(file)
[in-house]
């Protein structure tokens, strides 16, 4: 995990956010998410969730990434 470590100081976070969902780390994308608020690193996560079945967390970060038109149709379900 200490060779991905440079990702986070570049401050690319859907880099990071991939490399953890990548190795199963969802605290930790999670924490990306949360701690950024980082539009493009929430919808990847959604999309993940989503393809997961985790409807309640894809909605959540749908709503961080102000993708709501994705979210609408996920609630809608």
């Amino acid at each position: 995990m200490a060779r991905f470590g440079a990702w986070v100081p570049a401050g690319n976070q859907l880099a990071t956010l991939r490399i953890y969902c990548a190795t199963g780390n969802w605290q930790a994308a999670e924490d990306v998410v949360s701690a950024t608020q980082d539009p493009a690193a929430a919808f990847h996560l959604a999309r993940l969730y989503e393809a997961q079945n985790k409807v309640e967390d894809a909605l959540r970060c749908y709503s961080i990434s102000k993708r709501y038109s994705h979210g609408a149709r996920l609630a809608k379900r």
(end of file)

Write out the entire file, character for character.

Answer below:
[in-house]
């Protein structure tokens, strides 16, 4: 995990956010998410969730990434 470590100081976070969902780390994308608020690193996560079945967390970060038109149709379900 200490060779991905440079990702986070570049401050690319859907880099990071991939490399953890990548190795199963969802605290930790999670924490990306949360701690950024980082539009493009929430919808990847959604999309993940989503393809997961985790409807309640894809909605959540749908709503961080102000993708709501994705979210609408996920609630809608």
């Amino acid at each position: 995990m200490a060779r991905f470590g440079a990702w986070v100081p570049a401050g690319n976070q859907l880099a990071t956010l991939r490399i953890y969902c990548a190795t199963g780390n969802w605290q930790a994308a999670e924490d990306v998410v949360s701690a950024t608020q980082d539009p493009a690193a929430a919808f990847h996560l959604a999309r993940l969730y989503e393809a997961q079945n985790k409807v309640e967390d894809a909605l959540r970060c749908y709503s961080i990434s102000k993708r709501y038109s994705h979210g609408a149709r996920l609630a809608k379900r």